What's the difference between Bitcoin and blockchain?
In the world of FinTechs and the new technologies associated with finance, we see that the terms “Bitcoin” and “blockchain” can very often be closely linked to the point of sometimes being confused. Let’s disentangle the concepts.
By Isabelle de Laminne, editor of the blog www.moneystore.be
Blockchain is a technology that resembles a large accounting ledger allowing all kinds of data and transactions (for example on shares or even insurance policies) to be secured, stored and transferred. Bitcoin is a virtual currency based on the blockchain technology. There are 300 virtual currencies in existence around the world, the best known of which are Bitcoin, Ether, Ripple and Litecoin. So Bitcoin is a currency and blockchain is a technology.
Bitcoin has no underlyings, and with these virtual currencies we see denationalisation of currency. The royal prerogative to issue currency is thus undermined. The high degree of volatility exhibited by these virtual currencies calls for the greatest possible caution. Indeed, these currencies are not investment instruments but must be seen rather from the perspective of payment or trading.
Blockchain: not limited to the world of finance
The uses of blockchain technology are not confined to the world of finance and payments. Indeed most of the initial projects were developed outside the financial sector. Blockchain can be used to validate the authenticity of a document. The definitive version of a contract can thus be set by creating a digital key. This key, called a hash key, authenticates the document. This process is unassailable.
Some specific applications based on blockchain have already seen the light of day. For example, based on this technology the Isle of Man has developed both an infrastructure for the development of a virtual currency and a land title registry system. Similar developments are also to be found in such countries as Georgia and Nicaragua. In Ukraine, government land is auctioned using blockchain technology to avoid corruption. In the world of insurance, this development will allow certification of policies and facilitate relations between brokers and insurance companies. Thanks to this technology, insurance companies should be able to improve the quality of their transactions with brokers.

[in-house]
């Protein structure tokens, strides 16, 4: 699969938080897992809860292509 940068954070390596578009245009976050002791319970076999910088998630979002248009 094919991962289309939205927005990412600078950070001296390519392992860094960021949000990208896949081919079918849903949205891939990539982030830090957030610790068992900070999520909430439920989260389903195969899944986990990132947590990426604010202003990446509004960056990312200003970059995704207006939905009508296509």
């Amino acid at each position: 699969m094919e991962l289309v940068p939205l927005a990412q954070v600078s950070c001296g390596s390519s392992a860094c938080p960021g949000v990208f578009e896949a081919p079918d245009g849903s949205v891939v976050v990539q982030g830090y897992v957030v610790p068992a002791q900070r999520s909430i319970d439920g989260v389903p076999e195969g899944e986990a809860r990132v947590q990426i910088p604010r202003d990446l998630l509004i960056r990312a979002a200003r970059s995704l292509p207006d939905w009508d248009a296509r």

Blockchain for greater transparency and security
Specifically, blockchain technology allows greater transparency to be achieved, as well as continuity and validation of transactions. It improves security, harmonisation and the quality of collaboration among all parties involved. In certain sectors it will enable a common infrastructure to be adopted. It also offers certification in certain areas such as the diamond sector for example. Some countries use it to implement the electoral process. Denmark is looking at blockchain as a way of making voting secure. This technology would also allow results to be obtained from booths in real time.
However, we should not assume that blockchain will invade every area of society that requires a certification procedure. Some current procedures already provide a sufficient degree of security and do not need to resort to this new technology. So we should not change just for the sake of changing, but rather ask ourselves whether or not the line of business we’re in is likely to derive any real benefit from this new advance.